Cal Jillson, Political Science, Dedman College, talked about campaign spending and the race for Texas governor with The Abilene Reporter News Oct. 23, 2010. He also discussed politics swirling around the issue of candidates’ income tax returns with The Houston Chronicle Oct. 20, 2010, and discussed the steps Bill White and Rick Perry need to take to win with The San Antonio Express News Oct. 24, 2010.
Maria Minniti, entrepreneurship, Cox School of Business, talked about the trend of military veterans starting their own businesses with The Fort Worth Star-Telegram Oct. 24, 2010.
William Tsutsui (right), Dean, Dedman College, and his interest in Godzilla as a cultural ambassador for postwar Japan were the subject of a profile published in The Dallas Morning News Oct. 24, 2010. (Photo by Tom Fox of the DMN.)
Former President George W. Bush and Laura Bush met with eight Iraqi women at SMU on May 14 as part of the delegation’s visit to the United States under the U.S. Department of State’s International Visitor Leadership Program.
The exchange, which included several U.S. cities, was coordinated by World Learning Visitor Exchange Program in cooperation with the World Affairs Council of Dallas/Fort Worth. The women are officials in Iraq representing professions ranging from public works administration to nursing education.
Several SMU faculty members attended the event – Crista DeLuzio of the Clements Department of History and Carolyn Smith-Morris of the Department of Anthropology, both in Dedman College of Humanities and Sciences; Maria Minniti, Cox School of Business; Jenia Turner, Dedman School of Law; and Susanne Scholz, Perkins School of Theology. SMU student Natalie Kashefi also attended. Gail Turner, wife of SMU President R. Gerald Turner, hosted a reception for the group; and Brad Cheves, SMU vice president for development and external affairs, was among those welcoming the delegation to campus.
The World Affairs Council was represented by its president, Jim Falk, and executive vice president Beth Huddleston, who also serves as a member of the board of the National Council for International Visitors. The Council serves as the Department of State’s coordinator of the International Visitor Leadership Program in Dallas and Fort Worth.
“Both President and Mrs. Bush spoke about the vital role women play in building and maintaining civil society and about how essential the guarantee of women’s rights is to a healthy democracy,” said DeLuzio. “The Iraqi women spoke eloquently about their courageous attempts to empower women and to further women’s rights in their country.
“I teach about the long and ongoing struggle for gender equality in the United States. This exchange inspired me to try to do more to educate my students about women’s movements around the world and to encourage them to think comparatively about women’s work on behalf of social justice and gender equality across time and place.”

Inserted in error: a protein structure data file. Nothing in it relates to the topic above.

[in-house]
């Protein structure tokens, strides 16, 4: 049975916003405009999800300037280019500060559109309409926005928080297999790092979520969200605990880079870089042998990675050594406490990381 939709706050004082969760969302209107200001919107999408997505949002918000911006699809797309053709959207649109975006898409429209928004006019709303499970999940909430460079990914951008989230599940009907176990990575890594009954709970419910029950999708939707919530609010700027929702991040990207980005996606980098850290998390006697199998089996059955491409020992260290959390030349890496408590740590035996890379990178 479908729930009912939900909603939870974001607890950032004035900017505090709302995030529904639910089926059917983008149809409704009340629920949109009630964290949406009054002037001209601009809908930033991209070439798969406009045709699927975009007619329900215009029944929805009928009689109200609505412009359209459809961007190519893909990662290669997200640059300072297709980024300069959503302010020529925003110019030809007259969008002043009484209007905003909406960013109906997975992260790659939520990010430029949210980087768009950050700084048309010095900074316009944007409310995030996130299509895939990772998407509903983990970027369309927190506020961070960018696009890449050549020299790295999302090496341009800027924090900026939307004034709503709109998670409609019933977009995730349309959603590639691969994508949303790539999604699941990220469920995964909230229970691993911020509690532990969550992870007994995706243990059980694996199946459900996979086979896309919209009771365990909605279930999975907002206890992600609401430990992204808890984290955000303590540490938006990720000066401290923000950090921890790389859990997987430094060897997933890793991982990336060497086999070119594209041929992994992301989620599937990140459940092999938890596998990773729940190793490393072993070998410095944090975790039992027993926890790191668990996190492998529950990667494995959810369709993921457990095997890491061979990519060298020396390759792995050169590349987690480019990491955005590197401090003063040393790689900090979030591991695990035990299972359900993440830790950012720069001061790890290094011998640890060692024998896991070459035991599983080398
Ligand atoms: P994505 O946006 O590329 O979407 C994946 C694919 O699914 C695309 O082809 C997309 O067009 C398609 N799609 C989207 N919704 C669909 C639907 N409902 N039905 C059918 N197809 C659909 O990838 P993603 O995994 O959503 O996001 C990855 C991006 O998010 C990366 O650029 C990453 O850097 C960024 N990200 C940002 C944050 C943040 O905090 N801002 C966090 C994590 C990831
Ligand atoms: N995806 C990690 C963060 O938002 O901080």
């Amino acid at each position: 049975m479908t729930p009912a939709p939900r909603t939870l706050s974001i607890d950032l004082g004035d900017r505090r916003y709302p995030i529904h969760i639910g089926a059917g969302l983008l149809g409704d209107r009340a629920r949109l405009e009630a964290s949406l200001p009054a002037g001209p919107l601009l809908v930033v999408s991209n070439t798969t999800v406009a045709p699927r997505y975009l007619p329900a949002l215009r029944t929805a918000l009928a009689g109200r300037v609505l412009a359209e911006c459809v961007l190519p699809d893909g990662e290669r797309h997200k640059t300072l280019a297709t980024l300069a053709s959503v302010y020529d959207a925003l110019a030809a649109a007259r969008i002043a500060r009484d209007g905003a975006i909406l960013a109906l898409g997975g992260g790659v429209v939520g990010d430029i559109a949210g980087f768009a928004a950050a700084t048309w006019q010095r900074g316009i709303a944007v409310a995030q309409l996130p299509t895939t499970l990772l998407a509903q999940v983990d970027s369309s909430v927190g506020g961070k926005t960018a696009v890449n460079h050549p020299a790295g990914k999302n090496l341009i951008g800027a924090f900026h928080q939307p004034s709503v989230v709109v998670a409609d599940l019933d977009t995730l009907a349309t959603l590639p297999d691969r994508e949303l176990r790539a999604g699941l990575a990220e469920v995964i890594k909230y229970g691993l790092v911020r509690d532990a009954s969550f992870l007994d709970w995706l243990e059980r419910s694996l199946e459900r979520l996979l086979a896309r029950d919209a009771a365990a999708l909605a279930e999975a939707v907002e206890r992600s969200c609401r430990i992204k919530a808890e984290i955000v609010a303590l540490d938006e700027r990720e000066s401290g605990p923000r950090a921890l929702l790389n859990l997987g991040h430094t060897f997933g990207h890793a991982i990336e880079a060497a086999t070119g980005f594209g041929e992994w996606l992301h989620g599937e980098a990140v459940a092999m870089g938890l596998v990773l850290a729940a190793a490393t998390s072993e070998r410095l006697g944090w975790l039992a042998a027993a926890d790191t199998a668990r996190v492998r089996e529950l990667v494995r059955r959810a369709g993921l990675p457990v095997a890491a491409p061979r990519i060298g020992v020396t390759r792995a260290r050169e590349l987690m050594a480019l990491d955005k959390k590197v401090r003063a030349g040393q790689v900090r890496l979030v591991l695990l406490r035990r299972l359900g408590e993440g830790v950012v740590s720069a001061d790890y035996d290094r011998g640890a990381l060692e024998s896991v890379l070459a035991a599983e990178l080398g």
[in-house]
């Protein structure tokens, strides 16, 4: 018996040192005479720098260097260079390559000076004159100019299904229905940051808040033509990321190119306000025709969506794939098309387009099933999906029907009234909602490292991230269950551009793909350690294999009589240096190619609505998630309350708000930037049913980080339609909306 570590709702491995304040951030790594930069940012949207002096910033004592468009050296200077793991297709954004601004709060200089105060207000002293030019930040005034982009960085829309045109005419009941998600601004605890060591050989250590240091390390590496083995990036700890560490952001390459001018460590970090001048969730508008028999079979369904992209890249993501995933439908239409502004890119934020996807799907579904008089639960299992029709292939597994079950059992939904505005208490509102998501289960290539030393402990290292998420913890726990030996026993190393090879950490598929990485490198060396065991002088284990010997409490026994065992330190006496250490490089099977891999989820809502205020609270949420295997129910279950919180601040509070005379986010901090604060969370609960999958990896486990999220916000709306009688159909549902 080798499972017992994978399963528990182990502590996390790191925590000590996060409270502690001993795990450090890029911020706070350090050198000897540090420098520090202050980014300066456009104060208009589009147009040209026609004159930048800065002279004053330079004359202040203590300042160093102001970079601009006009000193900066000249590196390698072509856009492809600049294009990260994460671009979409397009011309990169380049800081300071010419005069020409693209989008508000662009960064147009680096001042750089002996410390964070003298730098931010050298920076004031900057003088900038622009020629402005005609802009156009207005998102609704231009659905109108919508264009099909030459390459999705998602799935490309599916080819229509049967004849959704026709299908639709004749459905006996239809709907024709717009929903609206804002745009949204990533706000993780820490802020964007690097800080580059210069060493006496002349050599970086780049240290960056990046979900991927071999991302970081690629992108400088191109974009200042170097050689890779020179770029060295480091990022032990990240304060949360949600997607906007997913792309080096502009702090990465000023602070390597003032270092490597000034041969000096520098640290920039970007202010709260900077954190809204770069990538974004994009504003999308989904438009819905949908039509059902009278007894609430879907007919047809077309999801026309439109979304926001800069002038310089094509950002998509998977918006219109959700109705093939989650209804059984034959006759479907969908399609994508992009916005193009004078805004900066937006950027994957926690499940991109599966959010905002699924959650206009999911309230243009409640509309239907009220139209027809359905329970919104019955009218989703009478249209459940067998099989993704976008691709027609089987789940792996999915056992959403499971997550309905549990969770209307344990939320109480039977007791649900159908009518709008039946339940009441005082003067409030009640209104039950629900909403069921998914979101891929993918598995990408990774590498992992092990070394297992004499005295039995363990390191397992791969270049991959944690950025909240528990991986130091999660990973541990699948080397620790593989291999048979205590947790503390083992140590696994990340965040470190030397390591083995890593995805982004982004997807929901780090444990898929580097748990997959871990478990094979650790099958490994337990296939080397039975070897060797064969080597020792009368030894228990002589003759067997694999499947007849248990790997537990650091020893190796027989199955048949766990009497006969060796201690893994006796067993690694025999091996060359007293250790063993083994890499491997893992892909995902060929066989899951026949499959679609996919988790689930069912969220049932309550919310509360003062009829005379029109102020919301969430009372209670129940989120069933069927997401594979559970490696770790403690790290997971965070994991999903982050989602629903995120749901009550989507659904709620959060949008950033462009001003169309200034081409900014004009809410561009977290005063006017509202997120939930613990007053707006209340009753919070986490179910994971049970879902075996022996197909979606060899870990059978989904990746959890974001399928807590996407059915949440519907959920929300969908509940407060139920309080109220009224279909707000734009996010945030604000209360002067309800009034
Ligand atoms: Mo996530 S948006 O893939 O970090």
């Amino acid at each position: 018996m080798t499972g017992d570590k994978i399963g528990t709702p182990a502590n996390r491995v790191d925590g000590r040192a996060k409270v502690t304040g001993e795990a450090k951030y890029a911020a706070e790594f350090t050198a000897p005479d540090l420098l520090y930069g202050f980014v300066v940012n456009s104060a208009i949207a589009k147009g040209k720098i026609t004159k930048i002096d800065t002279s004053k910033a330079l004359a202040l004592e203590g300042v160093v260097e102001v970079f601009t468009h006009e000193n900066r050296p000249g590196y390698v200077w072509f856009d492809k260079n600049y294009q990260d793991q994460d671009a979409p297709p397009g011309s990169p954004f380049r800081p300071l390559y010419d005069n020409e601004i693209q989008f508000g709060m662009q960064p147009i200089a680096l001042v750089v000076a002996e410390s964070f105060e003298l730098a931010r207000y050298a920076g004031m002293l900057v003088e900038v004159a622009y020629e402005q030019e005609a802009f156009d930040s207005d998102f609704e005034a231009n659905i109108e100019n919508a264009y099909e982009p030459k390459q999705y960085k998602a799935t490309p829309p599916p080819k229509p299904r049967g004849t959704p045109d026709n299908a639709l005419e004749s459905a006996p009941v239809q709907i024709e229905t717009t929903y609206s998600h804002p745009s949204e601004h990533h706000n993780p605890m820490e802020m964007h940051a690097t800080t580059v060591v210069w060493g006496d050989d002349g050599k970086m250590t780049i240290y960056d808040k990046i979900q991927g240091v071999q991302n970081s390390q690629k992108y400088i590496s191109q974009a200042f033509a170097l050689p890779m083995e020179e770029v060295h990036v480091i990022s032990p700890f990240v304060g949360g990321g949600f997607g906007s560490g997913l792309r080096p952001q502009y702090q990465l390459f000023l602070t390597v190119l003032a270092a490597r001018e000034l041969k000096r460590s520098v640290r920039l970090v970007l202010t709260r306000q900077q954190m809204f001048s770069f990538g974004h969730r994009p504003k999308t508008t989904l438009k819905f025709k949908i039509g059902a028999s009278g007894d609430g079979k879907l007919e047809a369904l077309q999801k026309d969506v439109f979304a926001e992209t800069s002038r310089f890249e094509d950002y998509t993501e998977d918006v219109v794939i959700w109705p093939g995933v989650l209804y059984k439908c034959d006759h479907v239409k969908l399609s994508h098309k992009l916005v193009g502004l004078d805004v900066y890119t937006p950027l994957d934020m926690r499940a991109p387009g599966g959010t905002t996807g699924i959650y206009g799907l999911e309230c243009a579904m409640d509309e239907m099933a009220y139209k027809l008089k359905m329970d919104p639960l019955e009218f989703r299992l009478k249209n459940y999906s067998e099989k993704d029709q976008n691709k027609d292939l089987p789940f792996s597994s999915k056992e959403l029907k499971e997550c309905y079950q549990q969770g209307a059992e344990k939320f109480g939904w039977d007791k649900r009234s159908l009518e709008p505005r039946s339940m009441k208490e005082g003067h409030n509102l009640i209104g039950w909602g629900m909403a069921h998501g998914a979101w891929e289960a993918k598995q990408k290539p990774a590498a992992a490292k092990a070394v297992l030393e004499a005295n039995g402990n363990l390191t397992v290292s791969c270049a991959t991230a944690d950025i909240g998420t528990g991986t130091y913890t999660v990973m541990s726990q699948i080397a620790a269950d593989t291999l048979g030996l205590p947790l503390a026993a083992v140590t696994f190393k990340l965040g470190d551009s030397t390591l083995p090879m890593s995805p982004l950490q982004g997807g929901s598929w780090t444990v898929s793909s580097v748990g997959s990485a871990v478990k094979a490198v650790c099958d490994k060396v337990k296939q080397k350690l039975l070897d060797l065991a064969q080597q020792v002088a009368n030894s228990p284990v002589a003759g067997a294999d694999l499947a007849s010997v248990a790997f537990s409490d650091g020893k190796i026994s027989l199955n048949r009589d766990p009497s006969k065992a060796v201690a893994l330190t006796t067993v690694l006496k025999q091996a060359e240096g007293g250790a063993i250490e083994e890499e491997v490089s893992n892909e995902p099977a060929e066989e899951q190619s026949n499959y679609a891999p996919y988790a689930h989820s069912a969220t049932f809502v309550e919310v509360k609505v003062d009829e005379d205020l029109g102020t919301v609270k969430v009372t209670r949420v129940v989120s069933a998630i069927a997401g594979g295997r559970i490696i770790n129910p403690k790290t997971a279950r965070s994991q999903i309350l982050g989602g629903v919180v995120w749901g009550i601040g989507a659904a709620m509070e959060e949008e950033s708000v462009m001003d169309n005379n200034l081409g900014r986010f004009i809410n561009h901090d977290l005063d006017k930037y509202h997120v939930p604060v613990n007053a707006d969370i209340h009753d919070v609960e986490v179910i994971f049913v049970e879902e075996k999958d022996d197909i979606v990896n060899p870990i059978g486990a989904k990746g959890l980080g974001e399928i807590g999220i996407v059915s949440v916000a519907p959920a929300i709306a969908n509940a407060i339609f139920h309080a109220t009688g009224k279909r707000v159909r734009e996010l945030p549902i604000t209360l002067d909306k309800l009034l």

• Read more and see additional photos from SMU News
Maria Minniti, Strategy and Entrepreneurship, Cox School of Business, provided expertise for a BusinessWeek story on her research with Moren Levesque of the University of Waterloo and Dean Shepherd of Indiana University, which uses a mathematical model to weigh the risks and benefits of entering the market early. The article appeared in the May 19, 2009 edition.
Brian Stump (left), Huffington Department of Earth Sciences, Dedman College, talked with Fox 4 News about an earthquake that hit North Texas May 16, 2009.
Dan Howard, Marketing, Cox School of Business, talked about the chances of success for Hallmark’s new singing envelopes for greeting cards with The Cleveland Plain Dealer May 15, 2009.
Fred Moss, Dedman School of Law, provided expertise to The Dallas Morning News for a story about a Frisco man being tried on assault charges for allegedly knowingly infecting women with HIV. The article was published May 19, 2009.
Cal Jillson, Political Science, Dedman College, discussed why Texas Republican politicians are unlikely to switch to the Democratic Party to hold onto elected office in an article published in The Fort Worth Star-Telegram May 10, 2009.
What, or rather who, contributed to China’s economic miracle? Spending in research and development (R&D) – and its ability to produce technological change – is often considered as a factor in economic growth. Yet China has shown exceptional growth with scant spending on R&D, even as Japan’s economy has stalled in comparison even with significant expenditures in that area.
New research by Maria Minniti, Bobby B. Lyle Chair in Entrepreneurship in SMU’s Cox School of Business, and co-author Moren Lévesque shatters some myths about entrepreneurs, innovation and the growth of an economy.
The authors distinguish entrepreneurs as research-based (spending on R&D) or imitators (without R&D spending). The difference is between “those that commercialize invention and new markets, and those that commercialize products or services that already exist,” Minniti says. “In the past, we have mainly focused on the research-based entrepreneurs. My claim is that the imitators are important, too.” When returns on R&D spending are low, as in many emerging economies, a high number of imitative entrepreneurs who increase competition and product supply will still generate economic growth, she adds.
The authors write that entrepreneurs are the “lubricant at the core of the growth process.” Their innovative contributions also vary by country. In countries like Somalia, for example, “growth is not necessarily going to come from technological innovation,” Minniti says. Instead, it may rise from agricultural innovations that increase crops and provide clean water, she adds.
• Read more at the Cox School’s Faculty Research site.